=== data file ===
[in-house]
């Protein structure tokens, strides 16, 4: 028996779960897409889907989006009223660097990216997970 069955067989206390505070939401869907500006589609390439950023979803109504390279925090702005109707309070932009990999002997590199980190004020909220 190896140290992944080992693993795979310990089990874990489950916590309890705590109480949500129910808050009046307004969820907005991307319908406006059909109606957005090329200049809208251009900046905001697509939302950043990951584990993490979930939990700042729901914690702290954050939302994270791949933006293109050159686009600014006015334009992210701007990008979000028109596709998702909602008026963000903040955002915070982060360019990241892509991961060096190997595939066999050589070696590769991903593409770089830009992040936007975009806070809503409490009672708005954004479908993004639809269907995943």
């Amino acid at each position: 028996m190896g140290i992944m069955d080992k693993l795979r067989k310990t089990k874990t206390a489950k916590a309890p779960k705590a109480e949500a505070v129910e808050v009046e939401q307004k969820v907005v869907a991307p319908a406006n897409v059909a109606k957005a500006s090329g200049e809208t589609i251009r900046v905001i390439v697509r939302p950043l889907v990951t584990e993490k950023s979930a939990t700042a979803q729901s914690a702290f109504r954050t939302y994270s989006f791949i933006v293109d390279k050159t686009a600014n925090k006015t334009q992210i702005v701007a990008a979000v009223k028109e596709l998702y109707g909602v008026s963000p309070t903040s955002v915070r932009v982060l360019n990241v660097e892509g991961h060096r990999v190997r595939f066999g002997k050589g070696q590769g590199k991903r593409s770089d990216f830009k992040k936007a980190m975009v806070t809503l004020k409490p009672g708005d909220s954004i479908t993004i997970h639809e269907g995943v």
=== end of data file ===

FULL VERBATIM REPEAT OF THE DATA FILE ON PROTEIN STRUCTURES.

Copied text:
[in-house]
């Protein structure tokens, strides 16, 4: 028996779960897409889907989006009223660097990216997970 069955067989206390505070939401869907500006589609390439950023979803109504390279925090702005109707309070932009990999002997590199980190004020909220 190896140290992944080992693993795979310990089990874990489950916590309890705590109480949500129910808050009046307004969820907005991307319908406006059909109606957005090329200049809208251009900046905001697509939302950043990951584990993490979930939990700042729901914690702290954050939302994270791949933006293109050159686009600014006015334009992210701007990008979000028109596709998702909602008026963000903040955002915070982060360019990241892509991961060096190997595939066999050589070696590769991903593409770089830009992040936007975009806070809503409490009672708005954004479908993004639809269907995943």
């Amino acid at each position: 028996m190896g140290i992944m069955d080992k693993l795979r067989k310990t089990k874990t206390a489950k916590a309890p779960k705590a109480e949500a505070v129910e808050v009046e939401q307004k969820v907005v869907a991307p319908a406006n897409v059909a109606k957005a500006s090329g200049e809208t589609i251009r900046v905001i390439v697509r939302p950043l889907v990951t584990e993490k950023s979930a939990t700042a979803q729901s914690a702290f109504r954050t939302y994270s989006f791949i933006v293109d390279k050159t686009a600014n925090k006015t334009q992210i702005v701007a990008a979000v009223k028109e596709l998702y109707g909602v008026s963000p309070t903040s955002v915070r932009v982060l360019n990241v660097e892509g991961h060096r990999v190997r595939f066999g002997k050589g070696q590769g590199k991903r593409s770089d990216f830009k992040k936007a980190m975009v806070t809503l004020k409490p009672g708005d909220s954004i479908t993004i997970h639809e269907g995943v």